Funding for honor guards at vet funerals cut
ST. PAUL, Minn. (AP) — Minnesota will no longer pay for honor guards at veterans' funerals, forcing the American Legion, the Veterans of Foreign Wars and other groups to seek new sources of funding to help them give military honors to veterans who have died.
Up until now, the state reimbursed service organizations up to $50 for each funeral and allocated $100,000 for the program annually. But the funding was discontinued as part of budget cuts being imposed to help plug a projected $5 billion deficit.
Veterans groups got the word as the American Legion is holding its national convention in Minneapolis this week, Minnesota Public Radio News reported Wednesday (http://bit.ly/o6npTH ).
"As we take a look at the service organizations, many of them are struggling financially," Veterans Affairs Deputy Commissioner Reggie Worlds said. "This was a way to assist them to provide that dignified burial by providing some reimbursements."
Worlds said his agency hopes it will be in better fiscal shape next year so it can resume funding the program.
Bill Christenson, who directs the Honor Guard at the Albert Lea American Legion, said his post has been reimbursed $10,000 since 2008. He said the funds paid for uniforms, mileage, rifle shells used during military salutes and musicians who played Taps. He said he was surprised to learn that the grant funding would end.
"We'll have to find some other way of doing it," Christensen said.
Federal law requires funeral honors for an eligible veteran if requested by the veteran's family. At a minimum, the honors include presenting a folded American flag to the next of kin and playing Taps.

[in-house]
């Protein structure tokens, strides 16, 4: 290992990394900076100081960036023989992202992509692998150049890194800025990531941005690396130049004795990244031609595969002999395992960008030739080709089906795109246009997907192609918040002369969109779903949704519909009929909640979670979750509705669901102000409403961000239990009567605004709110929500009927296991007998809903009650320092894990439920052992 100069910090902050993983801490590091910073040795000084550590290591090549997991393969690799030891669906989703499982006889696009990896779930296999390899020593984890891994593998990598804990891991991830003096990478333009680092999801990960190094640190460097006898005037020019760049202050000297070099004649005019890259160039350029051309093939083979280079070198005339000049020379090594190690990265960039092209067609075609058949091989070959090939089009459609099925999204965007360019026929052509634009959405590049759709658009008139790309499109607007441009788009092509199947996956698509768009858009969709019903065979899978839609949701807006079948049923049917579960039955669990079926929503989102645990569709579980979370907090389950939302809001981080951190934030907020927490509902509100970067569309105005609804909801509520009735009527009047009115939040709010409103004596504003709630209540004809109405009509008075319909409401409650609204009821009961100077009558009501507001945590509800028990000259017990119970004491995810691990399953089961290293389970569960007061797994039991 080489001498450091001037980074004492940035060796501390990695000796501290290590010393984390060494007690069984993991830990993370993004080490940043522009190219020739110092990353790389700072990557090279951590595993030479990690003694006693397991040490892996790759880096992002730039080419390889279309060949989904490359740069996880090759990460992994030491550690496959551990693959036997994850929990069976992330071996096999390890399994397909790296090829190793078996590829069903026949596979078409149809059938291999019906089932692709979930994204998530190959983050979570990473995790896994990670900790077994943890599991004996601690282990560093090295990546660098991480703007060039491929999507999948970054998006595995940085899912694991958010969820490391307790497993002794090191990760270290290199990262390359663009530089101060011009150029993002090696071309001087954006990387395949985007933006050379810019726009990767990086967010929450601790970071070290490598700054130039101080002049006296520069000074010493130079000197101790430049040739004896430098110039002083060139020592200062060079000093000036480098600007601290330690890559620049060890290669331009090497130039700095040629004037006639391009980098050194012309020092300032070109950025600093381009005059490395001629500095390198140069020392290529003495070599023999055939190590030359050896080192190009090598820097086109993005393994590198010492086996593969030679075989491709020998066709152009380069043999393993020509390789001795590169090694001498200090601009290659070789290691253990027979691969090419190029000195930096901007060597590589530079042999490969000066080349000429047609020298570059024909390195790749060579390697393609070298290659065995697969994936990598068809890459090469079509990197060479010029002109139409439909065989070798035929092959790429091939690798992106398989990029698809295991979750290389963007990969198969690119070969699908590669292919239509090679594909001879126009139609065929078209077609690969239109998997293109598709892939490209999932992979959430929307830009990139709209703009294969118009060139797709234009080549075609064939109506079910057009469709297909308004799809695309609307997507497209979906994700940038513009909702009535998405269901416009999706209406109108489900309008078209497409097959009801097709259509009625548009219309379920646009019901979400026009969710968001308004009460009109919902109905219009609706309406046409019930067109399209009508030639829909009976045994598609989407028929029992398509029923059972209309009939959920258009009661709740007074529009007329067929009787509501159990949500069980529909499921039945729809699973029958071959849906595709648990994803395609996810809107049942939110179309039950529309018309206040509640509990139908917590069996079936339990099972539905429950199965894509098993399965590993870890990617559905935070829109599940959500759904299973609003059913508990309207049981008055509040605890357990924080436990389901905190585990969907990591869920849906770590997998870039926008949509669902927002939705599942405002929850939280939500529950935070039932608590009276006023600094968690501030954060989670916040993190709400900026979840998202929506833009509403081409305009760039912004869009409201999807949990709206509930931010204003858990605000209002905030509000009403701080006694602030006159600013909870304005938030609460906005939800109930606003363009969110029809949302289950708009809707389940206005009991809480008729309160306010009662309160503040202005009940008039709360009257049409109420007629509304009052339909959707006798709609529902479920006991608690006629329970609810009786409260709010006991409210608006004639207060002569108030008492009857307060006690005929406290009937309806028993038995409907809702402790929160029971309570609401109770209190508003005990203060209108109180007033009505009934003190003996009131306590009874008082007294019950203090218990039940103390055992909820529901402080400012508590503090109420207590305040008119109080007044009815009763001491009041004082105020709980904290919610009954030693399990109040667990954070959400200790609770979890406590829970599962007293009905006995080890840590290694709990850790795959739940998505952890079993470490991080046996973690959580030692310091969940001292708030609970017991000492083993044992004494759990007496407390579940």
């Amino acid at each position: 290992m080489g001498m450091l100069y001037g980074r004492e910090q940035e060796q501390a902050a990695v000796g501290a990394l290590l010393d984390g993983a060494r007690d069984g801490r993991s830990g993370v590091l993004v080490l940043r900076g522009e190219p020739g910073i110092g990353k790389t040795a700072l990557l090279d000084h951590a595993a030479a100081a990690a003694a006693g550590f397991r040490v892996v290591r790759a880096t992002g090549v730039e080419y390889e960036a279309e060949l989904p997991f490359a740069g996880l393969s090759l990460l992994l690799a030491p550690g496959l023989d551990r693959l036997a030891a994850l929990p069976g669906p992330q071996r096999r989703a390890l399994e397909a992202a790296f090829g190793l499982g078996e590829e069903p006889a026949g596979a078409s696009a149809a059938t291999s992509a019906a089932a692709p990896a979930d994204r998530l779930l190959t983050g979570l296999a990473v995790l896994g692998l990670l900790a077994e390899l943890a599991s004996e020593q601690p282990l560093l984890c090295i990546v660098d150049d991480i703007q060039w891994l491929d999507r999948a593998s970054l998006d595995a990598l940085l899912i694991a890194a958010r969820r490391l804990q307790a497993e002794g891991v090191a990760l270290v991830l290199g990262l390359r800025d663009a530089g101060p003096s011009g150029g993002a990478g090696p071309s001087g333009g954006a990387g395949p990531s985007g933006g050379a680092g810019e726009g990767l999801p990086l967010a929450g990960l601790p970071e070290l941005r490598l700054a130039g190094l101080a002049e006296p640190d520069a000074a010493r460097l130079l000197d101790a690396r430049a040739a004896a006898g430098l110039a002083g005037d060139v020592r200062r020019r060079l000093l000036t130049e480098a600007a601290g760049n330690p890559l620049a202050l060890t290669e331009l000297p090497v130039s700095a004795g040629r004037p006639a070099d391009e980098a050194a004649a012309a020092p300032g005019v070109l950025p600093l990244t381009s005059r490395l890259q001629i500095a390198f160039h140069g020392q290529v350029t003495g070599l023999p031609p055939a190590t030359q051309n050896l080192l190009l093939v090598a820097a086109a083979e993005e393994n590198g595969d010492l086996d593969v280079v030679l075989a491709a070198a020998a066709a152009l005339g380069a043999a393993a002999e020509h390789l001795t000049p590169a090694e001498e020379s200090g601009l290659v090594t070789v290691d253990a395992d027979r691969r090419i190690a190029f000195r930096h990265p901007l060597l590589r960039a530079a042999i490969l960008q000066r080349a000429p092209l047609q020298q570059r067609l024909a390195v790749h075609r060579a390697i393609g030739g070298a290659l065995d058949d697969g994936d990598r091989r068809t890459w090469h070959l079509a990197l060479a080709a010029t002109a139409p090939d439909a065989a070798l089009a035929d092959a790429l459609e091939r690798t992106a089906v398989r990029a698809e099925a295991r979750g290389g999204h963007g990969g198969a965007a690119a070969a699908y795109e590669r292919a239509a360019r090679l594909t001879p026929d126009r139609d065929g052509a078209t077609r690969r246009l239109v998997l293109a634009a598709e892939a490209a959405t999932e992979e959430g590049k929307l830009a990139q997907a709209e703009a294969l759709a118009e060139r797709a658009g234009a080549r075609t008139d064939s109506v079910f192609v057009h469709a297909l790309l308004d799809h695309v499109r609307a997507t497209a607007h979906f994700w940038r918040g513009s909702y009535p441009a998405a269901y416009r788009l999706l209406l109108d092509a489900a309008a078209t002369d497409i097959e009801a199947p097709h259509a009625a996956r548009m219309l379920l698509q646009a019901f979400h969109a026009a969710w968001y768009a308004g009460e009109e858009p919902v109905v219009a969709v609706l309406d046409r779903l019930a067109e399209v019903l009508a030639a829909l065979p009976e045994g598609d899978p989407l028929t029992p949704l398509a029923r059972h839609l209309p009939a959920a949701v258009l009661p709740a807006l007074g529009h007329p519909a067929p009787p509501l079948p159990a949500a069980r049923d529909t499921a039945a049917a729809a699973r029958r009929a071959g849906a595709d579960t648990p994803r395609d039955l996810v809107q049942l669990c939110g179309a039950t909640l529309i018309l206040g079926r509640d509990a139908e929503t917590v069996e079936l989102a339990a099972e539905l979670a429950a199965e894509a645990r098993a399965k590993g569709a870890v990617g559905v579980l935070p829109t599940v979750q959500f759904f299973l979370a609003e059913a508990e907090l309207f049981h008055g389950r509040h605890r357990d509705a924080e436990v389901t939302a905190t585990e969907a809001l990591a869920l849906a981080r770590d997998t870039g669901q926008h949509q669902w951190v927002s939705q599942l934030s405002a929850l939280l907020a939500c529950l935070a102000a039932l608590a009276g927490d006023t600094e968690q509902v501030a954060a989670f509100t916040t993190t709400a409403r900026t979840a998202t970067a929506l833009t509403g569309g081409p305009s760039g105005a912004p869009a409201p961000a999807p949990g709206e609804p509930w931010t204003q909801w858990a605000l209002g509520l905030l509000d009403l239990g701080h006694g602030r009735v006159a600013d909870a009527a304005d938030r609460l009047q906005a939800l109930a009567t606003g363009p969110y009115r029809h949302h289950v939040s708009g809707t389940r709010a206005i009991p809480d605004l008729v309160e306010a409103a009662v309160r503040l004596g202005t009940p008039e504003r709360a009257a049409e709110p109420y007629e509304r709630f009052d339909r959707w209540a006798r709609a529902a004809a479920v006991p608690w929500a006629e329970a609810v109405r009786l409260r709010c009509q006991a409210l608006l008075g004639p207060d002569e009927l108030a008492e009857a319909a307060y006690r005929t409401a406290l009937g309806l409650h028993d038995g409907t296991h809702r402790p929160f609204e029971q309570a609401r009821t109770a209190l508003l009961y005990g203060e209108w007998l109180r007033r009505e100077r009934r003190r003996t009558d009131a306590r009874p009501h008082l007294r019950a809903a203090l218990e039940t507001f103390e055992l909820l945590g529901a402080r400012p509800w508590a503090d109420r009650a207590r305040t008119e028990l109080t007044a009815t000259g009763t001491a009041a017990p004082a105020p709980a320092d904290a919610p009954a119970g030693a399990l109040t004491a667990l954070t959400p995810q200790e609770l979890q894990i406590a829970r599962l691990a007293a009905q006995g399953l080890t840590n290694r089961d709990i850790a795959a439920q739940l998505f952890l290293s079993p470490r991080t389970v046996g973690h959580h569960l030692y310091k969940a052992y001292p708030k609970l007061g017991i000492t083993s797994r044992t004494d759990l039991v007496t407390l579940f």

Despite the cut, veterans groups say they'll ensure that veterans receive their final honors, said John Marshall, who leads the Duluth Combined Honor Guard, which has received $25,300 in state funds since 2008. He said he understands the state had to make budget cuts but isn't sure why this program was targeted.
"There is not one veteran that will go without military honors as long as I'm around," Marshall said. "There will never be a family that will ever be turned away. No veteran will go without."
Marshall said the federal government also gives a $50 stipend to groups but that the available national funds were spent early last year and he's worried that money will run out this year. If that happens, Marshall said he'll have "big problems" and will have to raise more money elsewhere. He said his group serves at about 200 funerals a year.
The funding cut surprised state Rep. Morrie Lanning, R-Moorhead, who chairs the House State Government Finance Committee and said the administration of Gov. Mark Dayton should find a way to continue paying for honor guards.
"I believe they have the flexibility in their programs to be able to fund this in the future should they choose to do that," he said.
Information from: Minnesota Public Radio News, http://www.mpr.org
Copyright 2011 The Associated Press.